Q: There’s a significant amount of political content in your work, but it comes across, to me at least, in a very humanistic way, putting the lived experience of individuals ahead of pushing any particular ideology. Philosophically speaking, where do you see your place in terms of politics, both personal politics, and politics in the broader sense? Is separating the two even helpful, in your opinion?
I think a lot of what you’re talking about comes from what I learned listening to a lot of folk music. Guthrie, Dylan, and even Springsteen could tell stories about people and situations in their songs that really challenged your beliefs, values, and ideals. I guess we all have ideas about how we wish the world was, but it really humanizes those ideals when they are applied to the story of another person. It’s really hard to feel idealism and have it mean anything if you can’t also feel compassion and sympathy.
I think everyone in the band has their own political beliefs, so I won’t speak for anyone else, but I personally identify as an anarchist. I am against war, nationalism, patriarchy, animal-cruelty, and racism… I do understand though that unless I actively work against those things, I am part of an oppressive class. So… I think that it is important to understand that there is a difference between personal politics and broader politics, like you said, because everyone should come up with their own values…. They should pursue what they believe in, but we should all understand that our decisions do make an impact on the rest of the world, and in that sense the personal and political are not that separate. The main thing I think is that it’s up to us to create the world that we want to live in.
All politicians are the same. They are about profits before people. You can’t trust any of them… they are really just puppets for the corporate world at this point. At the end of the day they will make decisions and place votes based on what will make them and their corporate friends the most money. I think President Obama is a great example of this. People believe that he would change their lives… that he would help the marginalized and oppressed. Some of the most racist and backwards laws about immigration have been passed under his watch, major anti-union legislation has been passed during his term, and people are being kicked out of their homes every day in marginalized neighborhoods, because of predatory financial institutions, and he has done nothing to stop this. He has proven over and over again that his ‘change’ was a marketing scheme. It is crazy that a man would win the Nobel peace prize and be involved in two wars and be responsible for the bombing of multiple countries and the deaths of thousands and thousands of innocent people. It’s all really up to us and the choices we make every day, but they have taught us to feel otherwise… like we rely on them and that they have the power.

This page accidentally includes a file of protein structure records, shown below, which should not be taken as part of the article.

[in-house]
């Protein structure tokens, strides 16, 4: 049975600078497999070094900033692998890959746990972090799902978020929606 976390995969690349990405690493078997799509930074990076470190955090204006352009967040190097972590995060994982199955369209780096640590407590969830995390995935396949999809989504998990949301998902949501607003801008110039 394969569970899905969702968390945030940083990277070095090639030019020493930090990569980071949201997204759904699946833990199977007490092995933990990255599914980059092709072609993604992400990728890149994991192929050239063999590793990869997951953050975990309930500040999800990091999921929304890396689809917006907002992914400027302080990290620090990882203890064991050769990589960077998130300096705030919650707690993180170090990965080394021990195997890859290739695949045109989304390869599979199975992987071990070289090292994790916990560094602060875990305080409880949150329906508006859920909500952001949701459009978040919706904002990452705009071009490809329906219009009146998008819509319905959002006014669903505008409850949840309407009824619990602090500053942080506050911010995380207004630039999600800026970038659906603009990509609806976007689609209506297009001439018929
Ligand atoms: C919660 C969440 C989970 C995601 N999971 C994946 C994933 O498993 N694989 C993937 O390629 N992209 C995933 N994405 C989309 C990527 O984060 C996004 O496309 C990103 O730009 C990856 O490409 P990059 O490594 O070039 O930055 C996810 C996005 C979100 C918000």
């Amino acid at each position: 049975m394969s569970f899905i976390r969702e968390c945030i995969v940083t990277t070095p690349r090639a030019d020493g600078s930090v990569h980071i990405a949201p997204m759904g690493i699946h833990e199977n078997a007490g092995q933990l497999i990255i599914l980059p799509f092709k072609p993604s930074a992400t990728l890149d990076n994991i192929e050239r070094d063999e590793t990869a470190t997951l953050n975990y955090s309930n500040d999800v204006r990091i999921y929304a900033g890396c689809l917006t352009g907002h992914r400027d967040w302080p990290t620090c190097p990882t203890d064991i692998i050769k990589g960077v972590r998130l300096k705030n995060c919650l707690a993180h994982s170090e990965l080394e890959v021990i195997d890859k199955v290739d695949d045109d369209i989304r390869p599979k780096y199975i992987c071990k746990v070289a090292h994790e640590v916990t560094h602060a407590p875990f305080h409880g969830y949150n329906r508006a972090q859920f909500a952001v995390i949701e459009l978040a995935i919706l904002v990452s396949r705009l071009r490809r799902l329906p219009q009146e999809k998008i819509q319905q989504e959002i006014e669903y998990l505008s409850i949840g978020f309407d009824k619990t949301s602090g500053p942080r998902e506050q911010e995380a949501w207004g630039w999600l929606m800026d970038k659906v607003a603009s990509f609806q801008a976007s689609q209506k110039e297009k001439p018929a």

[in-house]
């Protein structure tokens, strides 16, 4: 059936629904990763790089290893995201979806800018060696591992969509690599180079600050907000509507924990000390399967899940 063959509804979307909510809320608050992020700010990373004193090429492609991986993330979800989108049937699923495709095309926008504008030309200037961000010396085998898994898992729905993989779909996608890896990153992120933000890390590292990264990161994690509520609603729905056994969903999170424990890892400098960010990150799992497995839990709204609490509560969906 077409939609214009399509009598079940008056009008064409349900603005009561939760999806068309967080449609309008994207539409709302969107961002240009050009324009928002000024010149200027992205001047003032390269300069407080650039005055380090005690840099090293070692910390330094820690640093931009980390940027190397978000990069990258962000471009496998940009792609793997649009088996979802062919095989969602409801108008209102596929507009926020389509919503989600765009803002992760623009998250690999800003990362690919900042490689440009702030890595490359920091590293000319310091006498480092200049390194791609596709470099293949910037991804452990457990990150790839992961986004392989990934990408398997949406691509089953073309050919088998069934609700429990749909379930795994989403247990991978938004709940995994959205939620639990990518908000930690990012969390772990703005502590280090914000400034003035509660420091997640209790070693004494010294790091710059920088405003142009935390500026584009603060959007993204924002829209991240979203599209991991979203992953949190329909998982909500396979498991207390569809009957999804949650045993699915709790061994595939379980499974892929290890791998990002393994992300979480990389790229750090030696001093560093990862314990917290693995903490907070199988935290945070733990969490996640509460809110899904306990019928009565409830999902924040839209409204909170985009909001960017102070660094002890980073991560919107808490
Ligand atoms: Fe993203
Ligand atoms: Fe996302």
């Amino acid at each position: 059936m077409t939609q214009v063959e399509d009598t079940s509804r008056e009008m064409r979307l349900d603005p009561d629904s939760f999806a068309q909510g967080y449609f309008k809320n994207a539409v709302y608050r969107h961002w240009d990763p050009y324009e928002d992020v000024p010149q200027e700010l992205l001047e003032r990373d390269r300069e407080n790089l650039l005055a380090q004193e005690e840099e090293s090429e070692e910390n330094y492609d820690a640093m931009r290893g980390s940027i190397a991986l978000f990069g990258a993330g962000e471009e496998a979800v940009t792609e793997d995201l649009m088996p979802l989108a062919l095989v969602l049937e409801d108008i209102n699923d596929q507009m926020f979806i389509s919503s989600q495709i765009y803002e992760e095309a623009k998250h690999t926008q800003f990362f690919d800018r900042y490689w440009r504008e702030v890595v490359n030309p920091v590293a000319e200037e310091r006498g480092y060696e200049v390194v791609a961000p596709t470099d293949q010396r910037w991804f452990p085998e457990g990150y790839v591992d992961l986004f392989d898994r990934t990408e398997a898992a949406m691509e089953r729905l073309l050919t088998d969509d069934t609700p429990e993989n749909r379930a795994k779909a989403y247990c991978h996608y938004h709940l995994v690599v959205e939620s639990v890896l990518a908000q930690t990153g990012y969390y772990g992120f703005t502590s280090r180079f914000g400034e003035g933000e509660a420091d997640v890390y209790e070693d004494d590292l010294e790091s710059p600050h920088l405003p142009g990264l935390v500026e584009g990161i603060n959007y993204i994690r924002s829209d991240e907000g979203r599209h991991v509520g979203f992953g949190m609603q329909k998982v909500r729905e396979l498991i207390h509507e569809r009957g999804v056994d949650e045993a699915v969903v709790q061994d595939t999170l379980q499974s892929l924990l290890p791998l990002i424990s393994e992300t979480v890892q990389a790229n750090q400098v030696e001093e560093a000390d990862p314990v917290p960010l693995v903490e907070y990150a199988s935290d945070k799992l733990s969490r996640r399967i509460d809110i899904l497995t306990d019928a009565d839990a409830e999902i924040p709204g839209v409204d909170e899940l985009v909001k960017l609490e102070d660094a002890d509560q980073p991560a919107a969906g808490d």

Q: Did you all come up together in the same scene?
I think the easiest answer to this question is ‘no.’ We all grew up in different scenes in different parts of the country. That ‘s something that is really exciting to me… the fact that so many different people, from different backgrounds, and with different experiences and interests can come together and have fun making music and traveling together.
Q: What’s going on in Atlanta right now, in terms of DIY, musically or otherwise? What should we and our readers be looking out for?
Atlanta has a very interesting punk scene. Sometimes it feels a little divided, but not necessarily in a negative way. There are just different types of punk bands that make different types of music that different people are into, but it is really cool when bands come to town that everyone is excited about and all the punks get a chance to hang out and dance together.